Real Small Business

If you've run a successful public relations campaign, you probably have just had a great article written about your small business. Should you wait for people to read it, see how great you are, and call you with their orders? Of course not!!!

The successful small business uses its press coverage as an integral part of its marketing campaign. Select these tips to learn more about how you can do this too.

Keep Track of All Your Clips

Get copies of everything written or broadcast about your company. If you are just contacting a handful of newspapers or magazines with your press releases, you can probably track down any articles with an observant eye or a couple of phone calls. Many publications have libraries where you can look up references to your company and see back issues.

It is much more difficult to track things yourself if you have initiated a broader press campaign. Instead, use a clipping service, which can find references to your company in thousands of publications and many TV and radio broadcasts. Expect to pay a monthly fee plus a moderate per-clip charge. You can find these companies listed under "Clipping Bureaus" in your business-to-business Yellow Pages.

Alert Your Audience

Go out, buy 50 or 100 copies of the magazine, tear out the article, and send it out with a brief note saying something like "Thought you'd like to see this. It ran in yesterday's Daily Bugle." And make sure that the note has a way to contact you.

Who should get a copy? Top customers and prospects, obviously. But don't stop there. Send it to your suppliers, the loan officer at your bank, your investors, professional colleagues, people you network with, and anyone else you want to have a more positive impression of your business. And don't forget about your employees -- post the article where everyone can see it.

Let key people know when you're going to be featured on a scheduled television report or radio broadcast. A day or two before the show is set to air, fax or e-mail a brief announcement:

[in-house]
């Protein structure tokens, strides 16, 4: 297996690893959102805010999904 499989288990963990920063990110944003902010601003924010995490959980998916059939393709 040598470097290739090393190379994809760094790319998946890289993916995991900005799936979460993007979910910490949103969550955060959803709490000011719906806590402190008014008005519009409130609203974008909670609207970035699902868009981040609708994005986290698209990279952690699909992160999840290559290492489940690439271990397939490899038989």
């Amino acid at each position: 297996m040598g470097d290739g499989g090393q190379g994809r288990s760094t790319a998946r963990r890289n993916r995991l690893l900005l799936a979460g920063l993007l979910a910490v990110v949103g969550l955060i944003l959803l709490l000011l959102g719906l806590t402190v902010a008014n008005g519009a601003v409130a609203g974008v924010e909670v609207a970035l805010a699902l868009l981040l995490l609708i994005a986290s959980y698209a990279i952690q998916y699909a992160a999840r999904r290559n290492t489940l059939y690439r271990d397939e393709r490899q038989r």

"Tracy Jones, President of Zagnus Consulting, will be a featured panelist on tomorrow night's 'World of Small Business,' talking about ways companies like yours can exploit their PR efforts. The show starts at 8 p.m. on Channel 12. If you can't catch it, just drop me a note and I'd be happy to send you a transcript or videotape of the show."

Enhance Your Marketing Materials

Your press should become an integral element to your marketing materials. There are many ways to use your clips to enhance your image. Here are a few ideas:

    - Put copies of key press in your sales/information kit

    - Create a brochure from an article

    - Do a mass mailing of a reprint, accompanied by a sales letter

    - Use quotes from an interview in your marketing/sales materials

    - Hand out reprints at a trade show

    - Mention your articles in your company newsletter

    - Display framed copies of your articles in your lobby where customers who visit will see them

Use Press to Get More Press

This can be sensitive, since its bad form to send a copy of an article that ran in one newspaper to reporters at competing newspapers -- they'll wonder why you didn't contact them first. But in the right situation, an article can make you into a hotter story for someone who's been hesitant to give your coverage. So, if something's been written about you in a trade or industry publication, put it in your press kit to your local press - it will make useful background information. If you've had a feature written about your company in the local press, it may make you appear more legitimate to a national publication.

How to Get Reprints

It would be great if you could just make photocopies of any article written about you and use it as a marketing piece. Unfortunately, that would violate a publication's copyright. But there are alternatives. Many publications will grant reprint rights of certain articles for a modest fee. To find out what they charge and to sign a reprint contract, call their reprint department.

Other publications will put reprints together for you. These are often high-quality copies printed directly from the same plates used to produce the magazine or newspaper. It can also include your company's logo, address and phone number right on the tear sheet. Again, reprint departments can quote you a price.

If you've authored the article, you might be able to retain reprint rights or get copies as part of your contract. Negotiate this up-front with the editor.


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